RIP Michael Ballhaus

This week European cinema lost one of its most accomplished and widely respected cinematographers. Michael Ballhaus, best known for his work with Martin Scorsese, passed away on Tuesday at the age of 81 following a short illness. Scorsese has already offered his own tribute to the man he described as "a precious and irreplacable friend". I would now like to add my words, limited though they are, to the chorus of mourning (which, given today is Good Friday, seems appropriate).
When I've paid tribute to other cinematographers, like Gilbert Taylor and Douglas Slocombe, I've consistently pointed to the fact that their profession is one of many in Hollywood which seldom gets the credit which it deserves. Many people who gain familiarity with a director's work tend to assume that every decision about a camera movement, or how a scene is lit, is done to the director. In fact, many of these decisions are a collaborative process between director and cinematographer, which often results in long-term partnerships (such as Roger Deakins with the Coen Brothers, or Wally Pfister with Christopher Nolan).
Ballhaus worked with Scorsese a total of seven times, starting on After Hours and finishing up with The Departed. Scorsese has credited Ballhaus with revitalising his career, giving him the confidence to experiment more with audience expectations. In the documentary Getting Made, Ballhaus talks about Scorsese's tendency to see the film already completed in his head, with his role being to decide whether such shots could be achieved in the real world. Their partnership created, amongst other things, the fantastic long tracking shot in Goodfellas where Henry and Karen enter the restaurant.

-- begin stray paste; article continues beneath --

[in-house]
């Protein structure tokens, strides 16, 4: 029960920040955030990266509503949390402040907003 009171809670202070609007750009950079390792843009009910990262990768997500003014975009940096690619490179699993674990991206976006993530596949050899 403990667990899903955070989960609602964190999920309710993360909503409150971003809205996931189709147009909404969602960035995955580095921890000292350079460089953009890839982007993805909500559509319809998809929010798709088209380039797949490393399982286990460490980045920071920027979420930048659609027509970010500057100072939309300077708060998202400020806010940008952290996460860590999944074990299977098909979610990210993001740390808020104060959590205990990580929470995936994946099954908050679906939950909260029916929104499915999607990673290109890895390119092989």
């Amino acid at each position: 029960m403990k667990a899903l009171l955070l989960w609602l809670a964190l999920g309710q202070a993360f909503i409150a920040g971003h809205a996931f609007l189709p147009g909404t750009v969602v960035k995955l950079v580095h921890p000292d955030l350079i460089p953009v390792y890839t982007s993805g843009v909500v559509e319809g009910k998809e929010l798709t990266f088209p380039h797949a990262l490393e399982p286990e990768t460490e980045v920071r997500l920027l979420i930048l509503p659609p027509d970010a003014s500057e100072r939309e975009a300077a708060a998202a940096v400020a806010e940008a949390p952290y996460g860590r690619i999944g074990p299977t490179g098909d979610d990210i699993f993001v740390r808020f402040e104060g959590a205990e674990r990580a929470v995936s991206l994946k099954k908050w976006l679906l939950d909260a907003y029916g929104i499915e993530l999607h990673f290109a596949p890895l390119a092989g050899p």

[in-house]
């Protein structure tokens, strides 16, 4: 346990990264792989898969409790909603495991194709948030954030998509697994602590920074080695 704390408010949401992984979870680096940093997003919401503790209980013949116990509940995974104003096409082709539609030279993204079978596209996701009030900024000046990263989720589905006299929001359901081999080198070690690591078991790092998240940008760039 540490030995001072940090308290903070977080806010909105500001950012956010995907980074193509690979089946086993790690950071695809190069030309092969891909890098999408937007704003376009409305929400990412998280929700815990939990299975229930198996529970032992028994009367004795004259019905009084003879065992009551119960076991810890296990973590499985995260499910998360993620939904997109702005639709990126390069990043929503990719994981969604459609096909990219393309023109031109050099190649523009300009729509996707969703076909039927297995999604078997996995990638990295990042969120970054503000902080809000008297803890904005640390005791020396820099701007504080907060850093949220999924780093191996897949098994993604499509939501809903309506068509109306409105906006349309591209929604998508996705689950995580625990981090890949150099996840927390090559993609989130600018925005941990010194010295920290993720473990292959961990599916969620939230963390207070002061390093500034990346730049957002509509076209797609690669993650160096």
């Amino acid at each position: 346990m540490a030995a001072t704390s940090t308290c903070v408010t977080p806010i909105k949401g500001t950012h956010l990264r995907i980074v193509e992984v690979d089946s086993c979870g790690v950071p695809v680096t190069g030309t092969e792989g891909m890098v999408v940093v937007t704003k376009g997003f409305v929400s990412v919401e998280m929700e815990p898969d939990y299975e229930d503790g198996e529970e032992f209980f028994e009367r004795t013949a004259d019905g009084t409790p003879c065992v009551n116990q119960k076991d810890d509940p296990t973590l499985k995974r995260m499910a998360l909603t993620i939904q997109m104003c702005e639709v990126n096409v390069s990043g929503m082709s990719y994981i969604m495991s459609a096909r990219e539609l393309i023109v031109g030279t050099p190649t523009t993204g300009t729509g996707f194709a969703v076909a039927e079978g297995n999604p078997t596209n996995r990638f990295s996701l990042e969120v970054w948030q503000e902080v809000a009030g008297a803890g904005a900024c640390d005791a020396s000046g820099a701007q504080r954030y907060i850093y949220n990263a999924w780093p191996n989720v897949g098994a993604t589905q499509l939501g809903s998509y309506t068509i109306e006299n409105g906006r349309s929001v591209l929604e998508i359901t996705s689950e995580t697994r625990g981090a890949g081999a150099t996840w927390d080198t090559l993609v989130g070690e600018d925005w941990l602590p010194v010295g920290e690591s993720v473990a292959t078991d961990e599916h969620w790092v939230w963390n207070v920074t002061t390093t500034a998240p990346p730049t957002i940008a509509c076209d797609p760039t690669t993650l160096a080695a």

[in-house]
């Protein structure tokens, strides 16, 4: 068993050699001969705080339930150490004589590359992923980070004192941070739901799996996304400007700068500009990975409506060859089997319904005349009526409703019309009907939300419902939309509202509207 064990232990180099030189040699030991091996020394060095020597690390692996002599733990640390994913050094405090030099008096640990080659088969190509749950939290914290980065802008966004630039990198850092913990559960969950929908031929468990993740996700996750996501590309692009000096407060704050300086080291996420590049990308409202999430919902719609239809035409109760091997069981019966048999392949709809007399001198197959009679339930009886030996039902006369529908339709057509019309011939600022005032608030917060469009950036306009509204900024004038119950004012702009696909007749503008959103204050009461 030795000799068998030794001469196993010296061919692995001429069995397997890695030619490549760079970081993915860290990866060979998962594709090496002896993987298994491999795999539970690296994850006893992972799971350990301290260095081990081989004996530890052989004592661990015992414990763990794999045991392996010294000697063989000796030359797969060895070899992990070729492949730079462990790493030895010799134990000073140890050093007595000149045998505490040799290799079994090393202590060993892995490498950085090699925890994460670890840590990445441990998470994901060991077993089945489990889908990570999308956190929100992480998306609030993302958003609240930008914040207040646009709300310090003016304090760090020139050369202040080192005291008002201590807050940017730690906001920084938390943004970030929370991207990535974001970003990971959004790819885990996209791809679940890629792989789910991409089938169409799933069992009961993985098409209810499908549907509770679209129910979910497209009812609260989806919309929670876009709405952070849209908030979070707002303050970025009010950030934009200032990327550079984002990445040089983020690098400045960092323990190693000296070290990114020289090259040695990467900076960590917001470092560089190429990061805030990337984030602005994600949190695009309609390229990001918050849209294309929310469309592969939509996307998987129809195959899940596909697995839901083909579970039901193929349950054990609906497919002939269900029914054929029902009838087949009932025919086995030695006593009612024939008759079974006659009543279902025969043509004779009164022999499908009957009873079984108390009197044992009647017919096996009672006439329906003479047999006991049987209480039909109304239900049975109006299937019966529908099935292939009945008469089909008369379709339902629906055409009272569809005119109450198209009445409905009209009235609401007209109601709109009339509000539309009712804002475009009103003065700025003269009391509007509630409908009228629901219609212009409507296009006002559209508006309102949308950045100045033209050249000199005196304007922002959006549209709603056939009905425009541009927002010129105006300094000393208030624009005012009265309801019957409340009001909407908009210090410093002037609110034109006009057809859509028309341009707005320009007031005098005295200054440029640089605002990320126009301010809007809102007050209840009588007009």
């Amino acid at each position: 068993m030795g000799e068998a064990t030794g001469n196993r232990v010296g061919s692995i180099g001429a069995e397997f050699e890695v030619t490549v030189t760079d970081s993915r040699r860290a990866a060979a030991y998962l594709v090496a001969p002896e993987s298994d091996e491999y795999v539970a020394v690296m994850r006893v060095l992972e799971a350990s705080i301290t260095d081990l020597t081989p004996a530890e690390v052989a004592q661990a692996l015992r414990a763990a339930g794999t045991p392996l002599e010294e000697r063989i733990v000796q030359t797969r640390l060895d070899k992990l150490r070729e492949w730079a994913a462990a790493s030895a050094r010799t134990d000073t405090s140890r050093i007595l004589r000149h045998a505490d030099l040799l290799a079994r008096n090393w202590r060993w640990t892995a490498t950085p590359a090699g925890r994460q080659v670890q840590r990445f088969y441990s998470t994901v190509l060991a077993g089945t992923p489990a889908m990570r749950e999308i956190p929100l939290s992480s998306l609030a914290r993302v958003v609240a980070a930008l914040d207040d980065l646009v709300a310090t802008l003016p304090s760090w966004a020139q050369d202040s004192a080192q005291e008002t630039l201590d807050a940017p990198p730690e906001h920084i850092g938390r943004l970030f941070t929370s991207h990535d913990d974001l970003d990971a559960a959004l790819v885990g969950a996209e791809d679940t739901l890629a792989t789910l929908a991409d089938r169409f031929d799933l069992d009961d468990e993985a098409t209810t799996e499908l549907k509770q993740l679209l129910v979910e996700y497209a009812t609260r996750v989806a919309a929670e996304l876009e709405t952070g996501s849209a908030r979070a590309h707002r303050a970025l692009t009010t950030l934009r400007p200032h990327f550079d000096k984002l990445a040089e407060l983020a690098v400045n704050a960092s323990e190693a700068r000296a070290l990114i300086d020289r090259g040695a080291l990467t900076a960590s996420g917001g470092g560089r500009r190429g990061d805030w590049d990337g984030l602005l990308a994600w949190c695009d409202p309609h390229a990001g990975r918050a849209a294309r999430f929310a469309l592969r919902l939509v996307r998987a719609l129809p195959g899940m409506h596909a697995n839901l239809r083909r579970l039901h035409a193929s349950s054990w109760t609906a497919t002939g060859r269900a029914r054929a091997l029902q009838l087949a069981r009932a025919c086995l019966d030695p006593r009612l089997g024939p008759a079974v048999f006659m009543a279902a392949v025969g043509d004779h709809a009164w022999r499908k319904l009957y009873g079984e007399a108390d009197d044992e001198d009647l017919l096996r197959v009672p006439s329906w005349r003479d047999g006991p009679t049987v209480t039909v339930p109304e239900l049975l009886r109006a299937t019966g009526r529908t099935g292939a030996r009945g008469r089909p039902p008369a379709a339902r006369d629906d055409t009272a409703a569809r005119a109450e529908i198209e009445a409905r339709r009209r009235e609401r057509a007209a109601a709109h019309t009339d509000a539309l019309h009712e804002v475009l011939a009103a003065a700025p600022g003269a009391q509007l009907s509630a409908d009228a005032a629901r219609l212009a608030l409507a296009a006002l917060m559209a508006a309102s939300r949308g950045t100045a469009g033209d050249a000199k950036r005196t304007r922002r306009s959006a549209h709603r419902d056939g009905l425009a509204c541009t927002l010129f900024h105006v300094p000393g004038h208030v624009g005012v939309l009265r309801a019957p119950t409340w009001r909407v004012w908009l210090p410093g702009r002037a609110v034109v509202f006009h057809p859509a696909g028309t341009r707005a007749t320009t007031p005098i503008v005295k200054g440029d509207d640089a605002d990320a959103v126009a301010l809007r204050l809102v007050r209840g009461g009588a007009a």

Away from his work with Scorsese, which brought him Oscar and BAFTA nominations, Ballhaus lent his keen eye to a number of other visually striking films. In the 1980s he worked with Paul Newman on The Glass Menagerie, rubbed shoulders with comedy legends James L. Brooks and Frank Oz on Broadcast News and Dirty Rotten Scoundrels respectively, and complimented Mike Nichols behind the camera on Working Girl. In the 1990s he lensed Bram Stoker's Dracula by Francis Ford Coppola before teaming up with Newman's Butch Cassidy co-star Robert Redford on Quiz Show. Even the few obvious duds in his career - Wild Wild West, for instance - are made more watchable by his work.
Should you wish to pay tribute to Ballhaus in amongst your long Easter weekend, I would recommend The Last Temptation of Christ or Goodfellas as great places to start. If you want to learn about Ballhaus' work on Goodfellas, you should watch Getting Made: The Making of Goodfellas on YouTube (Ballhaus' contribution begins at about 16:20). RIP.